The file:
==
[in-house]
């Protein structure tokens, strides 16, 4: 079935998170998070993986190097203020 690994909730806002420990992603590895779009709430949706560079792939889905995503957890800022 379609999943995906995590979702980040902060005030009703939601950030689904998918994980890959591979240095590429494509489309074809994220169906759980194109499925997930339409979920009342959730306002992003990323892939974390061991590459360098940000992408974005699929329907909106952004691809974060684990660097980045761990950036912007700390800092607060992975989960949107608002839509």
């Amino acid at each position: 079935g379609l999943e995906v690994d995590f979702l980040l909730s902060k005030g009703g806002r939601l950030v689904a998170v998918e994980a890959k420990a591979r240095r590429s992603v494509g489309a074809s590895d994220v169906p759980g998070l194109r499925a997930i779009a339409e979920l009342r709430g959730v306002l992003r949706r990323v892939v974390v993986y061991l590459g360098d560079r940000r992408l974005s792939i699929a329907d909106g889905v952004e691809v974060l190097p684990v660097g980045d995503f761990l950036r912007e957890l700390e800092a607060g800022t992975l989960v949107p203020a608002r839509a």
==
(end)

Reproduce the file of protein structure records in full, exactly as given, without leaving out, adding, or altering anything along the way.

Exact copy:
[in-house]
């Protein structure tokens, strides 16, 4: 079935998170998070993986190097203020 690994909730806002420990992603590895779009709430949706560079792939889905995503957890800022 379609999943995906995590979702980040902060005030009703939601950030689904998918994980890959591979240095590429494509489309074809994220169906759980194109499925997930339409979920009342959730306002992003990323892939974390061991590459360098940000992408974005699929329907909106952004691809974060684990660097980045761990950036912007700390800092607060992975989960949107608002839509």
């Amino acid at each position: 079935g379609l999943e995906v690994d995590f979702l980040l909730s902060k005030g009703g806002r939601l950030v689904a998170v998918e994980a890959k420990a591979r240095r590429s992603v494509g489309a074809s590895d994220v169906p759980g998070l194109r499925a997930i779009a339409e979920l009342r709430g959730v306002l992003r949706r990323v892939v974390v993986y061991l590459g360098d560079r940000r992408l974005s792939i699929a329907d909106g889905v952004e691809v974060l190097p684990v660097g980045d995503f761990l950036r912007e957890l700390e800092a607060g800022t992975l989960v949107p203020a608002r839509a």